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Vets Day service focuses on remembering

Eugene Conner, of Jackson Lake, salutes at the end of the Monday Veteran's Day ceremony held on the Square.

Eugene Conner, of Jackson Lake, salutes at the end of the Monday Veteran's Day ceremony held on the Square.

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:Ava Frazier, 3, all decked out in stars and stripes, hugs her grandfather, veteran Glenn Whitaker. Ava celebrated her birthday on Sunday, Veterans Day. She attended the ceremony with her mom, Erin Frazier. - Staff Photos: Sue Ann Kuhn-Smith

COVINGTON -- Dr. Douglas Gilreath spoke about the power of memories at the Veterans Day ceremony hosted by American Legion Post 32 in downtown Covington Monday morning.

"There is power in remembering," said Gilreath, senior pastor of Covington First United Methodist Church.

"Memory shapes us, memory forms us. Our memories inspire us and our memories comfort us. Our memories also have power to haunt us, crush us, weaken us and destroy us," he said.

Gilreath asked those in the crowd, "What are you here to remember?" He said his choice of memory is a day 43 years ago when he was 5 years old and he traveled with his mother and siblings to Dobbins Air Force Base to welcome his father home from Vietnam. He said he remembers standing behind a rope, waiting for his dad to appear. "I thought, 'When I see my dad, there's no way this small rope is going to be able to hold me back ... We jumped in his arms and we held onto him like we'd never held onto him before ... I don't remember my dad leaving. I really don't remember him being gone. But I'll never forget him coming home. So many of our soldiers are fighting in foreign lands. They all need to come home," he said.

Gilreath also recalled years later discussing the Vietnam War with his father. When Gilreath described the war as "unpopular," his father responded, "Can you name me a war that's never been unpopular? All war is unpopular, son. A true soldier despises war, despises the conflict."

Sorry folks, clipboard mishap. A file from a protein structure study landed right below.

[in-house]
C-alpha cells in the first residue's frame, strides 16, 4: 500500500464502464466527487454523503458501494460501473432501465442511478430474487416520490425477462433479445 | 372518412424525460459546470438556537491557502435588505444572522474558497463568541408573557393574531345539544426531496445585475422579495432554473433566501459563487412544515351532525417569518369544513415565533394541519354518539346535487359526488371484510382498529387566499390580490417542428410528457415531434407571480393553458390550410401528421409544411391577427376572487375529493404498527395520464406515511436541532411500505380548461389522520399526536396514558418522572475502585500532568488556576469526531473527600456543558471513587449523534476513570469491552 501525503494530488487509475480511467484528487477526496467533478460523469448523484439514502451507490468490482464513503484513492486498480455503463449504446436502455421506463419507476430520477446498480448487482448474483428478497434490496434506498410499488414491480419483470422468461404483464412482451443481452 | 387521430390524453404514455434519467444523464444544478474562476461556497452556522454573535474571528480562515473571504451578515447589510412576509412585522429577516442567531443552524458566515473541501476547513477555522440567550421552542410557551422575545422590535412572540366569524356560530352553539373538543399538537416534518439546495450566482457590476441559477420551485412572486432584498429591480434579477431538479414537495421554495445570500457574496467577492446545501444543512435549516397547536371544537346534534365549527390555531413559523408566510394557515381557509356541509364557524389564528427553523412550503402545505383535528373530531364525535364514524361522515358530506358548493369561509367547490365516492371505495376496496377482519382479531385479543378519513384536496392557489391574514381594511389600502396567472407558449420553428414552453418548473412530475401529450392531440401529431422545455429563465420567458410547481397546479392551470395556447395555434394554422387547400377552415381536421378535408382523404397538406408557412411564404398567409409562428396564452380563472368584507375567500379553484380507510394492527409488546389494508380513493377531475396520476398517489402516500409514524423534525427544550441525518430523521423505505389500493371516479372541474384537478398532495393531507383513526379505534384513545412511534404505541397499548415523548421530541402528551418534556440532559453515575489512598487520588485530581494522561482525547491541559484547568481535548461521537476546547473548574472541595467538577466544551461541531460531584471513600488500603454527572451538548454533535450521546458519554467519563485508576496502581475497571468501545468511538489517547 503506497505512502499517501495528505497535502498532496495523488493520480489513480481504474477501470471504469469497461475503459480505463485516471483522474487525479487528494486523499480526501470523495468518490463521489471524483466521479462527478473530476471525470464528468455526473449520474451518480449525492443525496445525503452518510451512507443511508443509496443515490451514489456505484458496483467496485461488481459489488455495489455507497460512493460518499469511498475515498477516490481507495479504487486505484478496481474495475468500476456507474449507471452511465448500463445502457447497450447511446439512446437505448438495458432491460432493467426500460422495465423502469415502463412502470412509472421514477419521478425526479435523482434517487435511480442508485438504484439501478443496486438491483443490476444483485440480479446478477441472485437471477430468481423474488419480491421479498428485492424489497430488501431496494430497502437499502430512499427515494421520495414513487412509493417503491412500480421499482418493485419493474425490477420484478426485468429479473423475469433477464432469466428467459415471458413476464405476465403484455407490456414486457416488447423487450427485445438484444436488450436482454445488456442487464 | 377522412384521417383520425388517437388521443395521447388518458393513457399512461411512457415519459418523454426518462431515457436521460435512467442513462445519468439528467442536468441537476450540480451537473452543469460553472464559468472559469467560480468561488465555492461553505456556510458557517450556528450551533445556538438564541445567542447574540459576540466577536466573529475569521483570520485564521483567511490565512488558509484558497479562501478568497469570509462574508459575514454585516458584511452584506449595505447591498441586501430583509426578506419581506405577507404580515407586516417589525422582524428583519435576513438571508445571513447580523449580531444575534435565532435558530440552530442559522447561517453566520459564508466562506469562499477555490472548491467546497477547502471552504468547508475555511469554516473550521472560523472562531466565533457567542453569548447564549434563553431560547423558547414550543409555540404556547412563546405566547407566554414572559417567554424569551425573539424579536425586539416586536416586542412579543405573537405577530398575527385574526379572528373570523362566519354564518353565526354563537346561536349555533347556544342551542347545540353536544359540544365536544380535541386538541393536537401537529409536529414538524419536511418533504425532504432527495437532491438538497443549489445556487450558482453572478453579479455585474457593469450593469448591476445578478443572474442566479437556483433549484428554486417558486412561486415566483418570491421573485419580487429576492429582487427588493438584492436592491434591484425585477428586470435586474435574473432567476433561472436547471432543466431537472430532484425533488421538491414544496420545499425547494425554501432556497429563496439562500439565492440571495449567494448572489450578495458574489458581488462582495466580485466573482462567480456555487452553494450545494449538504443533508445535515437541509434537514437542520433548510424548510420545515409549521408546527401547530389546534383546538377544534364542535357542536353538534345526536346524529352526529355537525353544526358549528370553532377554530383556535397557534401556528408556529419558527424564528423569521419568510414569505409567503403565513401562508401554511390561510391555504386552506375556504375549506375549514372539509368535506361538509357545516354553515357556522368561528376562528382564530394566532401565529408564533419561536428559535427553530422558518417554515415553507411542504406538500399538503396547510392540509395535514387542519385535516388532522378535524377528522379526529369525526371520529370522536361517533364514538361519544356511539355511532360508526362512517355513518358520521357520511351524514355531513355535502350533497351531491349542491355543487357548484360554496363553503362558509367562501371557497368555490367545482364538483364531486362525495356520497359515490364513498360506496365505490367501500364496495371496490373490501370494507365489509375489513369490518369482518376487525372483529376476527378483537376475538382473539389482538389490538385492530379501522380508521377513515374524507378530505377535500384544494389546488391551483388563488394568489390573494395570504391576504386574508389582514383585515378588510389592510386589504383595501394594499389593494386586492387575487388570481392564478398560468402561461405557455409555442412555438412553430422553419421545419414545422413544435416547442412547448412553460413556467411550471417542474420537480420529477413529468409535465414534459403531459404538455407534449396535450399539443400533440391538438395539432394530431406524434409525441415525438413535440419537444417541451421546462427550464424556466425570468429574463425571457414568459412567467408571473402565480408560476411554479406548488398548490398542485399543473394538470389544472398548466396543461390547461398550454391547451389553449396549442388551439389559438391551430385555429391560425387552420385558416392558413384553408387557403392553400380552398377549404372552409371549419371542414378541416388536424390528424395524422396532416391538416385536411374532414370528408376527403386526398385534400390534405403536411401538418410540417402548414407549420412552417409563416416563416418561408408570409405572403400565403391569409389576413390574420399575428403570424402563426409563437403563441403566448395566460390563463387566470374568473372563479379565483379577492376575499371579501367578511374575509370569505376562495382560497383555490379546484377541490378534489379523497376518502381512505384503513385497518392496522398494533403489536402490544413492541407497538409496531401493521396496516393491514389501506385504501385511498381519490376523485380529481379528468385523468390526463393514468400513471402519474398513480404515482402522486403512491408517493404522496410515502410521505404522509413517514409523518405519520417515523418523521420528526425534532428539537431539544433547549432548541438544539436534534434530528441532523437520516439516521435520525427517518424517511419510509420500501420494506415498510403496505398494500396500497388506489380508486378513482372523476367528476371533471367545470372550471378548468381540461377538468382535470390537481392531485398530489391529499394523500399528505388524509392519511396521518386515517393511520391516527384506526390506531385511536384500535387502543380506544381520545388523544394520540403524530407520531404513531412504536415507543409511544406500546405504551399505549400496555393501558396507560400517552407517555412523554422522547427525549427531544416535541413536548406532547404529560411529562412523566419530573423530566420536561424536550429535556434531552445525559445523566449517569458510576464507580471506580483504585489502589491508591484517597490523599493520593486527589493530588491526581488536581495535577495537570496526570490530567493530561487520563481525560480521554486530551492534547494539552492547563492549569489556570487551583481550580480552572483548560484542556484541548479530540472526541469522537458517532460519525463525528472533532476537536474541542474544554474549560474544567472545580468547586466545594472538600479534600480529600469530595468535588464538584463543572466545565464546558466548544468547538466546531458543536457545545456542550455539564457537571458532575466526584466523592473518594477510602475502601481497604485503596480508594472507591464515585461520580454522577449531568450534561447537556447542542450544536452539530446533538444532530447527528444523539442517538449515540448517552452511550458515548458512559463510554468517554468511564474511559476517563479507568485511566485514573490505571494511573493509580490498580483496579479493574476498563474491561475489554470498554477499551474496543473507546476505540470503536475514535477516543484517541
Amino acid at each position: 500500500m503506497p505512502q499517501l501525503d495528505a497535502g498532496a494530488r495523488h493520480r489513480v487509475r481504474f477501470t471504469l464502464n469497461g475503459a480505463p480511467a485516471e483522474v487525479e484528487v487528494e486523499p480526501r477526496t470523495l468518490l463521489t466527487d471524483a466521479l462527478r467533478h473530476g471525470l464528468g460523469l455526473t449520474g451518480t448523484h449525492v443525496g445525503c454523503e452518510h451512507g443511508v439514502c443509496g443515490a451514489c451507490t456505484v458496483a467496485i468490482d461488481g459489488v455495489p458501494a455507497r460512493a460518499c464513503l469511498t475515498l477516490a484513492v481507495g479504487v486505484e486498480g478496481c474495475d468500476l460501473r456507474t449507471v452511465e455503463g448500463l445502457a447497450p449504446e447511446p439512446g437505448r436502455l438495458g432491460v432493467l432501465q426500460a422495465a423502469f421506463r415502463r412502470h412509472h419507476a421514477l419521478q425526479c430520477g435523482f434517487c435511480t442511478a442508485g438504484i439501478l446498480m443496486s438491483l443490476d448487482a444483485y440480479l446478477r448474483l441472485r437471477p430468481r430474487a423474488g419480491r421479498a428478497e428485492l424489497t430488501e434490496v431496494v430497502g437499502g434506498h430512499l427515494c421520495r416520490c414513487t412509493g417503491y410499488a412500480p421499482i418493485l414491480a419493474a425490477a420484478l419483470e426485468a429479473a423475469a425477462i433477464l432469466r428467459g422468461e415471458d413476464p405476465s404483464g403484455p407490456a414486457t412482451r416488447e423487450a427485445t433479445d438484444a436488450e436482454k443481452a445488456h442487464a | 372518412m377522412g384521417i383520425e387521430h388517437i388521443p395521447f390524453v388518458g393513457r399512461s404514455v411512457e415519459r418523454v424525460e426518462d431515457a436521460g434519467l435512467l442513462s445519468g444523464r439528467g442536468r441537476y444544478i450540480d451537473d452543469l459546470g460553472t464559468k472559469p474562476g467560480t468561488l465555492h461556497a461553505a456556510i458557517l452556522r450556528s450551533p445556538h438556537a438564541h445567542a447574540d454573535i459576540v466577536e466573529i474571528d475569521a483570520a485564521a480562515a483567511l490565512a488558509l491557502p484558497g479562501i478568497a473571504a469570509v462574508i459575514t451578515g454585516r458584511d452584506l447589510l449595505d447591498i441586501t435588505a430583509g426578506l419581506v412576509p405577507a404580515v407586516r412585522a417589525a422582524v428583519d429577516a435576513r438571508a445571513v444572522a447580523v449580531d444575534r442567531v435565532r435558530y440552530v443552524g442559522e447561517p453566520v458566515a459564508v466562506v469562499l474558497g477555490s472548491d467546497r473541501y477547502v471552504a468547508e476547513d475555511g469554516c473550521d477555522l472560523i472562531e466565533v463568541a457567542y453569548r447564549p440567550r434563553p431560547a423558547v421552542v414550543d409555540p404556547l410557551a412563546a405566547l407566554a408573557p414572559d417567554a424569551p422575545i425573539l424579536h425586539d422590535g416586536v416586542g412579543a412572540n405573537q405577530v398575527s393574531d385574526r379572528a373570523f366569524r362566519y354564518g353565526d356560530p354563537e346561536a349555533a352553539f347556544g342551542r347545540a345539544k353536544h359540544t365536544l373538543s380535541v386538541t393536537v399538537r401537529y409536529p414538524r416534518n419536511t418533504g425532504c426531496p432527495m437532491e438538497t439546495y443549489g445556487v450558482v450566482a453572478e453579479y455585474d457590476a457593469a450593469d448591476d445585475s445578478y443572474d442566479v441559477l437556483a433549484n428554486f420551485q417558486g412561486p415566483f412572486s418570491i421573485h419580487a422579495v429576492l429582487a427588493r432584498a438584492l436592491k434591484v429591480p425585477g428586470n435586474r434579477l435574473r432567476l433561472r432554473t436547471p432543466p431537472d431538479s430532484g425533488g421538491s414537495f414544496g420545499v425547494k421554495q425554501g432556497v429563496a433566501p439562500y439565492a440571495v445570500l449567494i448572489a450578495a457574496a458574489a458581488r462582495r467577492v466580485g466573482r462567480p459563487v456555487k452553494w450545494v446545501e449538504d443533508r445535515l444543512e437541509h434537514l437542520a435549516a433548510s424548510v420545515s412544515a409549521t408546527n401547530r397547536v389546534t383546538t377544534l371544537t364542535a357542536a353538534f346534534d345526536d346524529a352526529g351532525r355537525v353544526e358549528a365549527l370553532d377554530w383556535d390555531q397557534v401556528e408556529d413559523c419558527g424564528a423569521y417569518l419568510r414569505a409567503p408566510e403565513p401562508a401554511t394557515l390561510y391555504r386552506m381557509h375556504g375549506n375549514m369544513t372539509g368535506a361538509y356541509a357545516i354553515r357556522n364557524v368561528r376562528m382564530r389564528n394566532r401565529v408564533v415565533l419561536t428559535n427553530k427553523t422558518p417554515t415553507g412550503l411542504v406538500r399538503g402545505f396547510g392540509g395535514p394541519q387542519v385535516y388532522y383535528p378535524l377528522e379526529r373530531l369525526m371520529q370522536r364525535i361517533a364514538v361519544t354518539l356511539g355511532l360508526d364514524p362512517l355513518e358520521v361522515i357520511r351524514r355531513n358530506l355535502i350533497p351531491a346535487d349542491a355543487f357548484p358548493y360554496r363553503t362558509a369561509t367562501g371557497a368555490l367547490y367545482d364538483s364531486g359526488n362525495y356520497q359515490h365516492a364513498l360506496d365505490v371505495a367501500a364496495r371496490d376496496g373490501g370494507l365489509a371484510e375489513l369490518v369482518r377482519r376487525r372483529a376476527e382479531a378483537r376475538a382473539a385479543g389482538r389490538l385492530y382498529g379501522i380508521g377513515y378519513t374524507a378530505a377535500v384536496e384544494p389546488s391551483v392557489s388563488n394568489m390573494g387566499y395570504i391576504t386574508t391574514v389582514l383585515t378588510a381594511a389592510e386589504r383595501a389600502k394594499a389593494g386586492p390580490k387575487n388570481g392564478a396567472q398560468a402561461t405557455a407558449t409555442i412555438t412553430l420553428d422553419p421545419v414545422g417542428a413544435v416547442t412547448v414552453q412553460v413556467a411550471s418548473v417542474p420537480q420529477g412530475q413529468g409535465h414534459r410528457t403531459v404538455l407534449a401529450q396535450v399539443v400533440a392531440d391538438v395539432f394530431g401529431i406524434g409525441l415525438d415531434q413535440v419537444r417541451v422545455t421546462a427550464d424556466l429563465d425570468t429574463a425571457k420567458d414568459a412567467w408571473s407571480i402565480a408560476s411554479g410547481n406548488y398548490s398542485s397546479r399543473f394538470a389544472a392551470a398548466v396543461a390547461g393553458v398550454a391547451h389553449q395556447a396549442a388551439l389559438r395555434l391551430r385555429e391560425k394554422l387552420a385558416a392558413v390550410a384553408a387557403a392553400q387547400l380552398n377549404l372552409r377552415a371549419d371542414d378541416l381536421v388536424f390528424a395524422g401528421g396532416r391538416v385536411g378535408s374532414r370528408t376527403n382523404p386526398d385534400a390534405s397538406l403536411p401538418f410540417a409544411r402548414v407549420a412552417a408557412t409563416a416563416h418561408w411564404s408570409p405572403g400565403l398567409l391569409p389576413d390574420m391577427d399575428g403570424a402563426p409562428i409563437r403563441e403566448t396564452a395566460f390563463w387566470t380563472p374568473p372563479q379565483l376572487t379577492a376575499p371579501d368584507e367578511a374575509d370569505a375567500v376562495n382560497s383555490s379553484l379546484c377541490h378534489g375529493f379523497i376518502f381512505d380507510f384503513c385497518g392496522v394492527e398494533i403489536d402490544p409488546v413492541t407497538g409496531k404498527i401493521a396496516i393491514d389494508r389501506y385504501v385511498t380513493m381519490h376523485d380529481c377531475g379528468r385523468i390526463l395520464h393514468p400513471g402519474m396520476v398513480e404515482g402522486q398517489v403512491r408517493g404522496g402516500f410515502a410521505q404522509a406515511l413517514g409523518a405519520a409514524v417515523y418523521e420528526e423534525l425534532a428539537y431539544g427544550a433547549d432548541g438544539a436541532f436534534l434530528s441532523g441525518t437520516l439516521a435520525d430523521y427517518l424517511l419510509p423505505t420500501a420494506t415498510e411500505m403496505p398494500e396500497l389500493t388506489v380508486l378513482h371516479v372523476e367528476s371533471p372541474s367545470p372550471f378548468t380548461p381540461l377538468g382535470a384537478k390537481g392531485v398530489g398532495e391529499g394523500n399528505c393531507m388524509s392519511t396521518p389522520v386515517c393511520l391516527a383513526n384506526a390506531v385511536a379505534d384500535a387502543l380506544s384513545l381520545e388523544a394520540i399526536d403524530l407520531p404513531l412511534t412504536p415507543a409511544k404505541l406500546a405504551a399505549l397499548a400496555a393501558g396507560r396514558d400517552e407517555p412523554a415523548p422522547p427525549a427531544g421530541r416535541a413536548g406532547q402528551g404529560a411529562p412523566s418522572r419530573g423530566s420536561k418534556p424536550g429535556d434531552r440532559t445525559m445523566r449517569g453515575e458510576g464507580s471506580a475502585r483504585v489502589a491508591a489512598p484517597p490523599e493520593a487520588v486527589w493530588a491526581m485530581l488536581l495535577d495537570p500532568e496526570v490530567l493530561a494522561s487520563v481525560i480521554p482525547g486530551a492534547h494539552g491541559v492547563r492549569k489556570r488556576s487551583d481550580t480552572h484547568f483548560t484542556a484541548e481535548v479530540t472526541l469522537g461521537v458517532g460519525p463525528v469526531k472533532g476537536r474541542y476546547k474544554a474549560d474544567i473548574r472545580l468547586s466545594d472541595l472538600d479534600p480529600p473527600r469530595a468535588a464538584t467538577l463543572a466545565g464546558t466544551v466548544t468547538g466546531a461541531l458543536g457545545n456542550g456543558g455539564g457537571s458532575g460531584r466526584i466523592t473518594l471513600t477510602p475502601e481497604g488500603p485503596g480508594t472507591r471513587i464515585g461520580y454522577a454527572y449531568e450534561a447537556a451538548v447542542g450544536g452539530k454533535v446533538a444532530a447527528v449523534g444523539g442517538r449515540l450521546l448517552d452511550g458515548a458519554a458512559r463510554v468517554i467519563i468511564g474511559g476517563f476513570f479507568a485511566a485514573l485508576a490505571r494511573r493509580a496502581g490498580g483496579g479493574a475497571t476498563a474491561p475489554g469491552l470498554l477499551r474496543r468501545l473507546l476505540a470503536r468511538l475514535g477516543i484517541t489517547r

Gilreath said his father told him the reason soldiers are willing to suffer and sacrifice is "because of the person beside us, because of our brothers and sisters in arms who were willing to sacrifice their lives for us, and we were willing to sacrifice our lives for them."

Gilreath said he dreamed of serving in the military as a child but was not able to due to a severe visual impairment.

"Even though I am not a veteran, I say to you, take heart. Today I remember. Tomorrow I will remember. I will do so until I am but a memory," he said.

Gilreath also encouraged veterans to share their stories, even though it may be painful "so we may remember and be able to pass that memory on to others. For you indeed have a story to share."

Eugene Conner, an 82-year-old Korean war veteran, attended the ceremony. "I'm trying to remember some of the guys here and pay my respects to these veterans," he said.

Conner recalled being a 17-year-old and sitting on a bench on the Square before heading over to the Post Office to enlist. Conner served under Gen. Douglas MacArthur and was under MacArthur when Truman fired the general.

Charlotte Epps wore a patriotic sweater and the medal of her late husband, Col. Jones N. Epps, representing his two combat jumps. Her husband fought in World War II, Korea and Vietnam. An injury he suffered during the Battle of the Bulge eventually caused his death. Epps and his two sons are buried in Mansfield. One son survived Vietnam but was killed in a training accident. Another was en route to Vietnam and was killed in an automobile accident.

"I'm just as much a veteran as they are," said Epps, who has one surviving veteran son and two daughters.

"I am here to honor all these veterans. There's no way as a community we can express enough appreciation for them."